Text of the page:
For as much as the Securities and Exchange Commission likes to grab headlines for their successful prosecutions of fraud, one often wonders if the penalties handed down by judges are really commensurate with the crimes committed.
Take for example earlier this year in California when a black man was sentenced to 30 years in prison for selling drugs. Compare that with David John Nava of Surf Financial Group, LLC, who was found guilty of having defrauded his investors of more than one hundred million dollars – and yet his punishment was exceedingly light – 12 months in prison, fines and restitution of about $6 million. Seems pretty unfair to us.
Here is more detail on Nava’s crimes from the SEC press release:
To conceal his involvement in the securities fraud scheme, Nava admitted using various nominees to ensure that, as Nava described it, he was a “ghost” in the transactions. Brokerage firms relied on the purported truth and accuracy of the attorney opinion letters in evaluating whether to clear the sale of shares of the restricted stocks on public markets. After the stocks were cleared for sale as a result of the false attorney opinion letters, Nava and his co-conspirators sold millions of shares of these stocks to the investing public.
Nava further admitted that, from approximately 2017 to 2018, he operated an unlicensed money transmitting business as a means to transmit financial proceeds from foreign locations, including Hong Kong and the Bahamas, as a way to disguise the source, origin and control of the proceeds.
As stated in his plea agreement, in 2017 Nava entered into a business partnership with at least one person who resided in Mexico and delivered dairy products for a living. To conceal Nava’s control over the money transmitting business, Nava directed the Mexican resident to open a bank account at a financial institution in San Diego, and to transmit millions of dollars in funds as directed by Nava. Nava failed to register his money transmitting business with the U.S. Treasury Department’s Financial Crimes Enforcement Network, or FinCEN, as required under federal law.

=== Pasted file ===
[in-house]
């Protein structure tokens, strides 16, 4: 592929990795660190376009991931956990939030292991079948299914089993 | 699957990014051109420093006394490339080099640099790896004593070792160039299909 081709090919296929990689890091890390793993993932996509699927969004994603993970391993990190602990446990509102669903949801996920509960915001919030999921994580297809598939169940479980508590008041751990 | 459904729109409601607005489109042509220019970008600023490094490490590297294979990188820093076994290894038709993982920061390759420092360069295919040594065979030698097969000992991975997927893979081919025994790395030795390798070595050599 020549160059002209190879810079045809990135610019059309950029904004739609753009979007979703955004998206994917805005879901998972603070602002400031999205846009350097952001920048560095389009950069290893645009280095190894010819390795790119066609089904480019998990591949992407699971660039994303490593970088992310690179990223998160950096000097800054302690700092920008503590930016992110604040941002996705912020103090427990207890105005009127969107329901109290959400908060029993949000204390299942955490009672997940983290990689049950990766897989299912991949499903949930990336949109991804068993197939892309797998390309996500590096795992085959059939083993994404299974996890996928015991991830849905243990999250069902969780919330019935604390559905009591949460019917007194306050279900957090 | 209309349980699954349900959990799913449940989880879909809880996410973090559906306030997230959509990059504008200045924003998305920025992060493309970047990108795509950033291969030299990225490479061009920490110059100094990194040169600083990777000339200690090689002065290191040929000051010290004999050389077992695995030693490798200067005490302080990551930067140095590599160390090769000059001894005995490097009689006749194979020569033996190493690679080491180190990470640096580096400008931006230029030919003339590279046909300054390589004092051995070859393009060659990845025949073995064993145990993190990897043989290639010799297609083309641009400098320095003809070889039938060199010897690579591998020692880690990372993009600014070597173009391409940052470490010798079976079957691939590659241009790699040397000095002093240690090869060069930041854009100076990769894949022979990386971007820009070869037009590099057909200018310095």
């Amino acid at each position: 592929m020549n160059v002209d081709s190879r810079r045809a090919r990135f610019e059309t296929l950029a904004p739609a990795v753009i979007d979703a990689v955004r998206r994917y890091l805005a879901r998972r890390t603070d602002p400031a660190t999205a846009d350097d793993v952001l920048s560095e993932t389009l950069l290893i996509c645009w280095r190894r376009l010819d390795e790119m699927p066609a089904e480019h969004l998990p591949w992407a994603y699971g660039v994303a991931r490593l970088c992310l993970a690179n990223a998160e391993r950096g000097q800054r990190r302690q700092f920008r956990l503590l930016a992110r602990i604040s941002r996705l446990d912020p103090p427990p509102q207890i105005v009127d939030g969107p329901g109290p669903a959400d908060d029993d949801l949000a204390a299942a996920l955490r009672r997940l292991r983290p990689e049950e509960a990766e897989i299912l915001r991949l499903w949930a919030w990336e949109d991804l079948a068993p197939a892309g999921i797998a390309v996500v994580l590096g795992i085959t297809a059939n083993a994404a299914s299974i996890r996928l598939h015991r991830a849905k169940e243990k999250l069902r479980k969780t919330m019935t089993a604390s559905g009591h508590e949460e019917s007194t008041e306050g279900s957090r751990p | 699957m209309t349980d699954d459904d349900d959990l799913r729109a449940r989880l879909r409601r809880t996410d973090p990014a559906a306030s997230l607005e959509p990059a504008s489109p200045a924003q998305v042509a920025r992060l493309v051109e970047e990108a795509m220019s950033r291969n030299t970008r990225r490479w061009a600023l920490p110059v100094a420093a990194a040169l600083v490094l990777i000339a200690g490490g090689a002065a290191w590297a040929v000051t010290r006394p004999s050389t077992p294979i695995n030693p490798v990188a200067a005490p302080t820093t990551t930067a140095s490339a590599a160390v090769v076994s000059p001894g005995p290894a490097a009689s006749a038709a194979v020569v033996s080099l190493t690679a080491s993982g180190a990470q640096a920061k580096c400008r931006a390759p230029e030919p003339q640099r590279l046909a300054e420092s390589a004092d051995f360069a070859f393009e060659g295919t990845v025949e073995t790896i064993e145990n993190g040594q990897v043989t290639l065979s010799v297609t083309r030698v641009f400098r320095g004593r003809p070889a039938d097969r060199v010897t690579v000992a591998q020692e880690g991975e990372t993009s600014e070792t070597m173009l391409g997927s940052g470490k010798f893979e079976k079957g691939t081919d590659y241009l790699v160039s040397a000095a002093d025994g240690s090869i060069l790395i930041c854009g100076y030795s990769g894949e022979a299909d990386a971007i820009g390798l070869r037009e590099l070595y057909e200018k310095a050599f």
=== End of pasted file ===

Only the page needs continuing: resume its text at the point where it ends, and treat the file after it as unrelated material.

“This defendant stepped outside the boundaries of legal business practices and used his business acumen and connections for a criminal purpose,” said U.S. Attorney Randy Grossman. “He concocted a complex, international scheme to deceive shareholders, launder proceeds of the fraud through Mexico, and hide profits from the IRS. The sentence imposed by the court sends a message that serious crimes result in serious consequences.” Grossman thanked the prosecution team and HSI and IRS agents for their excellent work on this case.
“CEOs are not above the law,” said Chad Plantz, Special Agent in Charge of HSI, San Diego. “Today’s sentencing sends a message to white collar criminals that they will be held accountable. HSI San Diego and Costa Pacifica Money Laundering Task Force will continue to aggressively investigate and work to prosecute securities fraud and other financial crimes.”
“Today’s sentencing holds David Nava accountable for his crimes against the American tax system he cheated and the innocent Americans he victimized,” said IRS Criminal Investigation Special Agent in Charge Ryan L. Korner. “Schemes like this cannot and will not go unnoticed. IRS Criminal Investigation is committed to working with our partners to investigate fraudulent schemes and trace the proceeds. We will hold fraudsters accountable and they will face the consequences, including serving time in federal prison.”